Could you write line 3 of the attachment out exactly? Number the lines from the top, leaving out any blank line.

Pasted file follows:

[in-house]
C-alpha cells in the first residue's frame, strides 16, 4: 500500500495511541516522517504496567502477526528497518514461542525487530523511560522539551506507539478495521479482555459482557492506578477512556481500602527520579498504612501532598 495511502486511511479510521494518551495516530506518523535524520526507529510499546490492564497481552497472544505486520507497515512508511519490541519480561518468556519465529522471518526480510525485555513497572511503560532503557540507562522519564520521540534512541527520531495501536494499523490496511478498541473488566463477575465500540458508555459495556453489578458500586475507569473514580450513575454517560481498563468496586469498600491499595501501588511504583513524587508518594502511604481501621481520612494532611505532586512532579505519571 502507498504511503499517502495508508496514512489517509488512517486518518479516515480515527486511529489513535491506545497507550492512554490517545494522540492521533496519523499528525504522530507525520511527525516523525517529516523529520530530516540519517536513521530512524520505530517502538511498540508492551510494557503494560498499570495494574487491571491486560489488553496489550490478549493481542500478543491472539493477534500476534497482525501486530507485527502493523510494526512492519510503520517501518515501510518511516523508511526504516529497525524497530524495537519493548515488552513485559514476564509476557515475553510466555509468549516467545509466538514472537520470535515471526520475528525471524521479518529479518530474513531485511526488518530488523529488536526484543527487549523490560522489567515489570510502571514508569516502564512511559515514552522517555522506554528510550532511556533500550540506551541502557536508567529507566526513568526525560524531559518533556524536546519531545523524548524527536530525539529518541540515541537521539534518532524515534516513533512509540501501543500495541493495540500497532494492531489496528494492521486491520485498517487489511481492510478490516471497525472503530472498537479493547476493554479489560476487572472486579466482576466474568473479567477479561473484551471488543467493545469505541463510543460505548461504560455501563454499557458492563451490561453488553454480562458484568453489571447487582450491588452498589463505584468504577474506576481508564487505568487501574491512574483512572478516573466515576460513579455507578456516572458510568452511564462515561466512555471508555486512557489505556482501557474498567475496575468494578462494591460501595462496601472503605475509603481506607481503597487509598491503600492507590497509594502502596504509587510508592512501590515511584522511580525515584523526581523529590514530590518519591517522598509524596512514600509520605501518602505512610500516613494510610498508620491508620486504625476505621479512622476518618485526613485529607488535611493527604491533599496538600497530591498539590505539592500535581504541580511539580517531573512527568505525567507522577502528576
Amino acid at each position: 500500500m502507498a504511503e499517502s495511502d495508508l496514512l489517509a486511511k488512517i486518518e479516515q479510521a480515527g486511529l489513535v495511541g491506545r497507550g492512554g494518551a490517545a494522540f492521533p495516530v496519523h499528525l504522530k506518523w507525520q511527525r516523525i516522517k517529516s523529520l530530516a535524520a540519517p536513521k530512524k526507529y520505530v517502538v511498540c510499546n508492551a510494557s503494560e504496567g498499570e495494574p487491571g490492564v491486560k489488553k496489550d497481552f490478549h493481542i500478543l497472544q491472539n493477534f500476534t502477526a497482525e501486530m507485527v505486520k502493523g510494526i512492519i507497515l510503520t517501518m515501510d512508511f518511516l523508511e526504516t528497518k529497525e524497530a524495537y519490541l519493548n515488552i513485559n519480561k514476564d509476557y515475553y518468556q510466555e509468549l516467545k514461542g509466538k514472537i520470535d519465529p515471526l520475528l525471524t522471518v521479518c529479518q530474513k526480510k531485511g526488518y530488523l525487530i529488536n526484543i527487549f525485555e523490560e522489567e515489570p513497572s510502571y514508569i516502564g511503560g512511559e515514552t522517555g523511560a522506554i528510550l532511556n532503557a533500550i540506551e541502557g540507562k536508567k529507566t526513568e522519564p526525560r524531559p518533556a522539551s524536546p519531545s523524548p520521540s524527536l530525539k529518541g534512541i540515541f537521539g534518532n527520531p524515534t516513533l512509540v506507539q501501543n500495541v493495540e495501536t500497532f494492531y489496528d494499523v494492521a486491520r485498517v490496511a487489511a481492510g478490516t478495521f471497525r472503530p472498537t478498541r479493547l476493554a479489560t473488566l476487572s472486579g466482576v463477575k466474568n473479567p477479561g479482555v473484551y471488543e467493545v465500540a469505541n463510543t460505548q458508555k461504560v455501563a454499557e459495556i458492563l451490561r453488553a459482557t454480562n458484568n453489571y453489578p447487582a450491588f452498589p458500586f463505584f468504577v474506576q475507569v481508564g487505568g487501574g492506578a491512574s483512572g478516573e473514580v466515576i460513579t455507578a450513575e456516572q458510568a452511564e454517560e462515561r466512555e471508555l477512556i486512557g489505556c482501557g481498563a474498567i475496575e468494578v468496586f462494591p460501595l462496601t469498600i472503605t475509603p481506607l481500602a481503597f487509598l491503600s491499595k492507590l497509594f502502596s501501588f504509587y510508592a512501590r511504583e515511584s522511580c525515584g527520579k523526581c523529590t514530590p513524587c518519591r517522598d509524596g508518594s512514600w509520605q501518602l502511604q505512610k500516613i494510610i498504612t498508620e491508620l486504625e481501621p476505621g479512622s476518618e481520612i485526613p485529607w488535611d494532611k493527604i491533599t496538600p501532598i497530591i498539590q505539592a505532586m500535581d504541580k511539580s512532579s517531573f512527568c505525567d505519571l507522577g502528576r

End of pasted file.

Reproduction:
Amino acid at each position: 500500500m502507498a504511503e499517502s495511502d495508508l496514512l489517509a486511511k488512517i486518518e479516515q479510521a480515527g486511529l489513535v495511541g491506545r497507550g492512554g494518551a490517545a494522540f492521533p495516530v496519523h499528525l504522530k506518523w507525520q511527525r516523525i516522517k517529516s523529520l530530516a535524520a540519517p536513521k530512524k526507529y520505530v517502538v511498540c510499546n508492551a510494557s503494560e504496567g498499570e495494574p487491571g490492564v491486560k489488553k496489550d497481552f490478549h493481542i500478543l497472544q491472539n493477534f500476534t502477526a497482525e501486530m507485527v505486520k502493523g510494526i512492519i507497515l510503520t517501518m515501510d512508511f518511516l523508511e526504516t528497518k529497525e524497530a524495537y519490541l519493548n515488552i513485559n519480561k514476564d509476557y515475553y518468556q510466555e509468549l516467545k514461542g509466538k514472537i520470535d519465529p515471526l520475528l525471524t522471518v521479518c529479518q530474513k526480510k531485511g526488518y530488523l525487530i529488536n526484543i527487549f525485555e523490560e522489567e515489570p513497572s510502571y514508569i516502564g511503560g512511559e515514552t522517555g523511560a522506554i528510550l532511556n532503557a533500550i540506551e541502557g540507562k536508567k529507566t526513568e522519564p526525560r524531559p518533556a522539551s524536546p519531545s523524548p520521540s524527536l530525539k529518541g534512541i540515541f537521539g534518532n527520531p524515534t516513533l512509540v506507539q501501543n500495541v493495540e495501536t500497532f494492531y489496528d494499523v494492521a486491520r485498517v490496511a487489511a481492510g478490516t478495521f471497525r472503530p472498537t478498541r479493547l476493554a479489560t473488566l476487572s472486579g466482576v463477575k466474568n473479567p477479561g479482555v473484551y471488543e467493545v465500540a469505541n463510543t460505548q458508555k461504560v455501563a454499557e459495556i458492563l451490561r453488553a459482557t454480562n458484568n453489571y453489578p447487582a450491588f452498589p458500586f463505584f468504577v474506576q475507569v481508564g487505568g487501574g492506578a491512574s483512572g478516573e473514580v466515576i460513579t455507578a450513575e456516572q458510568a452511564e454517560e462515561r466512555e471508555l477512556i486512557g489505556c482501557g481498563a474498567i475496575e468494578v468496586f462494591p460501595l462496601t469498600i472503605t475509603p481506607l481500602a481503597f487509598l491503600s491499595k492507590l497509594f502502596s501501588f504509587y510508592a512501590r511504583e515511584s522511580c525515584g527520579k523526581c523529590t514530590p513524587c518519591r517522598d509524596g508518594s512514600w509520605q501518602l502511604q505512610k500516613i494510610i498504612t498508620e491508620l486504625e481501621p476505621g479512622s476518618e481520612i485526613p485529607w488535611d494532611k493527604i491533599t496538600p501532598i497530591i498539590q505539592a505532586m500535581d504541580k511539580s512532579s517531573f512527568c505525567d505519571l507522577g502528576r